Species Name: Sanguinaria canadensis
Common Name: Blood Root
Zone: 3 to 9
Distribution: Found from Canada; Ontario and Nova Scotia in the east, south to Florida west to Oklahoma and then north to Manitoba
Seed collection:Seed matures in late spring. In the Northeast from the last two weeks in May to the first week in June. The seed is held in long tapered pods that develop on the ends of the flower stalks. Monitor the pods closely, watch for a subtle color change from green to yellow. The seed will turn from white to cream and then a reddish brown color when mature. When seed reaches maturity the pods will naturally split open spilling the seed. Early harvest will aid in collecting the pods before the seed is dispersed. Harvest all the pods at once as soon as the first pods split easily to the touch. Rub pods over a screen mesh to separate the seeds.
Seed handling: Seed can be planted immediately or stored for later planting. Do not allow seed to dry as seed loses viability rapidly. Placing seed directly into the soil gives good results with a high percentage of germination occurring the following spring. Seed stored for later planting should be stratified in moist potting media for spring planting the following year. Each seed has a white structure attached to it called an eliasome. The eliasome is a food rich structure that has evolved to attract ants. The ants carry the eliasome with the seed attached back to the nest where the eliasome is eaten and the seed discarded, in this way the Blood roots’ seed is transported a distance from the parent plant. The eliasome may unwittingly be misidentified, as a root or shoot, but this structure has nothing to do with germination.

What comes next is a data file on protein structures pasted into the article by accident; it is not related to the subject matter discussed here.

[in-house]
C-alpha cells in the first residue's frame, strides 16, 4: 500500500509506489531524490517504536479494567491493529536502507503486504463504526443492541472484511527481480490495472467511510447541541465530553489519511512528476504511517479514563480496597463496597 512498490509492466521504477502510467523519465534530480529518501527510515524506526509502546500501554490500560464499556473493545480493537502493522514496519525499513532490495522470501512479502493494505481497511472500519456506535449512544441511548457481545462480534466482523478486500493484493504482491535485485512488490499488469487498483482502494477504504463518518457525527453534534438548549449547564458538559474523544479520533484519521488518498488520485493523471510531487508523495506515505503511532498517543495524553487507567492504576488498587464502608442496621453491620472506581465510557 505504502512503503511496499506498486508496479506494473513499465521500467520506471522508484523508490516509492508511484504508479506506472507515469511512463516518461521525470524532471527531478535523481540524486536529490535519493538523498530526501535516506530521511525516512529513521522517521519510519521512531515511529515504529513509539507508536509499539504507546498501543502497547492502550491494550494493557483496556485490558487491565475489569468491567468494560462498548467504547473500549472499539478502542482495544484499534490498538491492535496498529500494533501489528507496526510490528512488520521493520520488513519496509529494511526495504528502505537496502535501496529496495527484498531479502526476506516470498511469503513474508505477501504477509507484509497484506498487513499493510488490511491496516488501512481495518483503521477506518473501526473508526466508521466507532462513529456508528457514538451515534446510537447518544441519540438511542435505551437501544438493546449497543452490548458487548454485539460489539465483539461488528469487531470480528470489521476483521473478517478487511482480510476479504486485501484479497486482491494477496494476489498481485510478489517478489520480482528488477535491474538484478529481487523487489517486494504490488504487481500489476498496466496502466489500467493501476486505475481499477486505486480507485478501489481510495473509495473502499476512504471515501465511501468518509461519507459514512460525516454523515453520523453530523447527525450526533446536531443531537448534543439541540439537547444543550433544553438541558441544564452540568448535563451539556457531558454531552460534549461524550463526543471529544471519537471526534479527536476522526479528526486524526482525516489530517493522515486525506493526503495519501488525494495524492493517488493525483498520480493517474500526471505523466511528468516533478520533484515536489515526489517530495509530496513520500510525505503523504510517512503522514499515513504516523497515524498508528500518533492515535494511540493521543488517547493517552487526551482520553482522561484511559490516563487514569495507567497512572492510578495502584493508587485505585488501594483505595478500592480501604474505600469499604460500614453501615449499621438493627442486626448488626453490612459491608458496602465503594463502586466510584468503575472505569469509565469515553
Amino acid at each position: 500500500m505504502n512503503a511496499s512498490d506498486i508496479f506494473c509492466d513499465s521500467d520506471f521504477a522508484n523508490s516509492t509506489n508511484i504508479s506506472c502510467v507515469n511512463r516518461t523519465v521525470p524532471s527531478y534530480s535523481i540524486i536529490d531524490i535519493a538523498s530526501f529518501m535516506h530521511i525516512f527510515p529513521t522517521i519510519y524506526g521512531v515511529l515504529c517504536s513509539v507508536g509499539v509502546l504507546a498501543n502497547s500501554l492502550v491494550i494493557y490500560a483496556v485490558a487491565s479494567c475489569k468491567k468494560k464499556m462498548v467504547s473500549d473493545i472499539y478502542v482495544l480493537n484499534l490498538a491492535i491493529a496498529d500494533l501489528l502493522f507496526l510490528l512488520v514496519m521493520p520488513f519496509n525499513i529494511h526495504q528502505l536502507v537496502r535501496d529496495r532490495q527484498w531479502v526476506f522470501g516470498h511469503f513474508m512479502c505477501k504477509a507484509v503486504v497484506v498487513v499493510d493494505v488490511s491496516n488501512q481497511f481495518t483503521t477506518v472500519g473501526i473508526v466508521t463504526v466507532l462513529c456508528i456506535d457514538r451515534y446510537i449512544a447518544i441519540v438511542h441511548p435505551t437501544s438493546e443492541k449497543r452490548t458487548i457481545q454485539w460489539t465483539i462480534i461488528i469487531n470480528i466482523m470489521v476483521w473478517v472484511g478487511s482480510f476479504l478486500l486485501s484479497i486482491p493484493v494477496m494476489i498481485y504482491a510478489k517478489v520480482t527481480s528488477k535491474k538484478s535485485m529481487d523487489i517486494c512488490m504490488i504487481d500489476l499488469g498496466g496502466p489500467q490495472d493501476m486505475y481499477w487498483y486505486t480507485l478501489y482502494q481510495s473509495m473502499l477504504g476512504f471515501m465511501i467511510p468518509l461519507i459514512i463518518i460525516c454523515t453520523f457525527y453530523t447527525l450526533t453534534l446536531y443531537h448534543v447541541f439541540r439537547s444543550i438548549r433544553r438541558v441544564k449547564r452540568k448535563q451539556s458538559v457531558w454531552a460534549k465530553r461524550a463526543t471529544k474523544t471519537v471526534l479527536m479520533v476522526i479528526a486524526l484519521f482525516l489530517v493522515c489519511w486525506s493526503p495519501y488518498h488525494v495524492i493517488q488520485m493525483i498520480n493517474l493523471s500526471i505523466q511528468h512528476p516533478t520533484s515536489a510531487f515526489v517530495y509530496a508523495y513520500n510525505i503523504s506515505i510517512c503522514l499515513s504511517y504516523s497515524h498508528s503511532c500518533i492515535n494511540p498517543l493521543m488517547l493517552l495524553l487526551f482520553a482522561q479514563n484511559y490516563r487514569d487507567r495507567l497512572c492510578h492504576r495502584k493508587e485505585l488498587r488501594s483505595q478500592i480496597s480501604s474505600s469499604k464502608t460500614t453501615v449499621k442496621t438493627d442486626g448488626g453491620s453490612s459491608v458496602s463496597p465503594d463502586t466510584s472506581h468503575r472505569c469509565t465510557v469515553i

Germination requirements:Seed requires a period of warm/moist stratification followed by cold/moist stratification to overcome seed dormancy. Seed can be stored in a refrigerator for one to two months but the seed may begin to germinate prematurely; a better method is to stored the seed under outdoor temperatures to satisfy the chilling requirement. Seed should germinate the first spring if planted immediately after collecting or given the proper sequence of warm/cold stratification. Plant the seed in natural soil where you want the plants to grow. Press the seed into the soil surface but not deeper than ½”.
Ecology:Bloodroot is one of the easier woodland species to grow and propagate from seed. The seed is abundant; easy to collect and seed readily germinates. Bloodroot grows in part sun to full shade in moist to average woodland soils. It is adaptable to a range of soil and horticultural conditions but grows best in rich deep well drained soils. It’s woodland associates are Sugar maple, Ash, Linden, False solomon seal, Wild ginger, Wild geranium. Bloodroot can grow as part of a diverse woodland herb community or it can grow in nearly pure drifts throughout the woodland. The foliage will persist throughout the summer if sufficient moisture is available or it will go dormant under dry summertime conditions. Bloodroot plants are relatively short lived but populations are easily sustained by self-sowing. It is easy to establish large new populations of Bloodroot or expand existing ones by planting or broadcasting seed into new areas.
Blood root seed ready for collecting
Blood root flowers
Bood root seed pods
Blood root seed is easy to collect. Use seed to establish new populations of Blood root in degraded habitat .
Blood root seedlings shortly after germination.
The first true leaves have a vague resemblance to mature leaves in shape.
As the leaves grow they take on more and more the appearance of mature leaves.
this page updated January 5th, 2011